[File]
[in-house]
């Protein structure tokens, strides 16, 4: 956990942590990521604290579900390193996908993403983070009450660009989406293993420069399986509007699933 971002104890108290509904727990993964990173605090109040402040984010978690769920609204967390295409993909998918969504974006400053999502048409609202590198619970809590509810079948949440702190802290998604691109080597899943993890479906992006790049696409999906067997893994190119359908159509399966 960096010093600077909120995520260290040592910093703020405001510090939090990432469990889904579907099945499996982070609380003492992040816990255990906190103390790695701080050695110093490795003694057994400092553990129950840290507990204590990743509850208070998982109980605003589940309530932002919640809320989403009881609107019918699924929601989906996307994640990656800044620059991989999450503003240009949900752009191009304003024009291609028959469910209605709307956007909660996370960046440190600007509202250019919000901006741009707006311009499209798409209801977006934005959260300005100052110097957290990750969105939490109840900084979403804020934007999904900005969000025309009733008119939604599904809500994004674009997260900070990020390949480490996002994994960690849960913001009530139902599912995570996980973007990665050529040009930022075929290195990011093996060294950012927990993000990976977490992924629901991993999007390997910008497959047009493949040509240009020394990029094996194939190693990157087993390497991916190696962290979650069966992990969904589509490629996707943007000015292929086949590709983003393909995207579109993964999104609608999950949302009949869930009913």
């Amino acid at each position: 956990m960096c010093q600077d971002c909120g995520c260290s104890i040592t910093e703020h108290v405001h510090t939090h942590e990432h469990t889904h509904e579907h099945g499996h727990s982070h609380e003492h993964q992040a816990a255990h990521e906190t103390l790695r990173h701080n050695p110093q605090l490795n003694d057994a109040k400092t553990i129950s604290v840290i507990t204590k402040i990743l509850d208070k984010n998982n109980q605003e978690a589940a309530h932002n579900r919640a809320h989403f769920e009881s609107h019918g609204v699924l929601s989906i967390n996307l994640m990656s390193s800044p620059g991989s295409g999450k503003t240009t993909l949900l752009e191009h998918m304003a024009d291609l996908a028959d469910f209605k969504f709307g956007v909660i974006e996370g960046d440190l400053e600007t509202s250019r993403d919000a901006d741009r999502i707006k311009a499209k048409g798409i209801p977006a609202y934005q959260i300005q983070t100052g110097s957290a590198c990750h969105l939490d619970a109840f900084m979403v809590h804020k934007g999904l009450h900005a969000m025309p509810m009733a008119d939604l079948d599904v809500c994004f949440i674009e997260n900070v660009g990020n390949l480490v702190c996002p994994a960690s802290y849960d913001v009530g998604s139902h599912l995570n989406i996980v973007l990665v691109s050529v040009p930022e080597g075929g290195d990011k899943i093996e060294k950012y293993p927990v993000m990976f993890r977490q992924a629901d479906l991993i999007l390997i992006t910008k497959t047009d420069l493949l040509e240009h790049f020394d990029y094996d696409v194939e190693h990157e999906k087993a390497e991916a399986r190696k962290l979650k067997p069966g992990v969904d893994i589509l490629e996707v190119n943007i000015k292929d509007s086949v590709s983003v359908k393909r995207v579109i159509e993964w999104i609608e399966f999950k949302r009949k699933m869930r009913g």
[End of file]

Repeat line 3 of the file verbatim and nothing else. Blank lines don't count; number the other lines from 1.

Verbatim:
């Amino acid at each position: 956990m960096c010093q600077d971002c909120g995520c260290s104890i040592t910093e703020h108290v405001h510090t939090h942590e990432h469990t889904h509904e579907h099945g499996h727990s982070h609380e003492h993964q992040a816990a255990h990521e906190t103390l790695r990173h701080n050695p110093q605090l490795n003694d057994a109040k400092t553990i129950s604290v840290i507990t204590k402040i990743l509850d208070k984010n998982n109980q605003e978690a589940a309530h932002n579900r919640a809320h989403f769920e009881s609107h019918g609204v699924l929601s989906i967390n996307l994640m990656s390193s800044p620059g991989s295409g999450k503003t240009t993909l949900l752009e191009h998918m304003a024009d291609l996908a028959d469910f209605k969504f709307g956007v909660i974006e996370g960046d440190l400053e600007t509202s250019r993403d919000a901006d741009r999502i707006k311009a499209k048409g798409i209801p977006a609202y934005q959260i300005q983070t100052g110097s957290a590198c990750h969105l939490d619970a109840f900084m979403v809590h804020k934007g999904l009450h900005a969000m025309p509810m009733a008119d939604l079948d599904v809500c994004f949440i674009e997260n900070v660009g990020n390949l480490v702190c996002p994994a960690s802290y849960d913001v009530g998604s139902h599912l995570n989406i996980v973007l990665v691109s050529v040009p930022e080597g075929g290195d990011k899943i093996e060294k950012y293993p927990v993000m990976f993890r977490q992924a629901d479906l991993i999007l390997i992006t910008k497959t047009d420069l493949l040509e240009h790049f020394d990029y094996d696409v194939e190693h990157e999906k087993a390497e991916a399986r190696k962290l979650k067997p069966g992990v969904d893994i589509l490629e996707v190119n943007i000015k292929d509007s086949v590709s983003v359908k393909r995207v579109i159509e993964w999104i609608e399966f999950k949302r009949k699933m869930r009913g």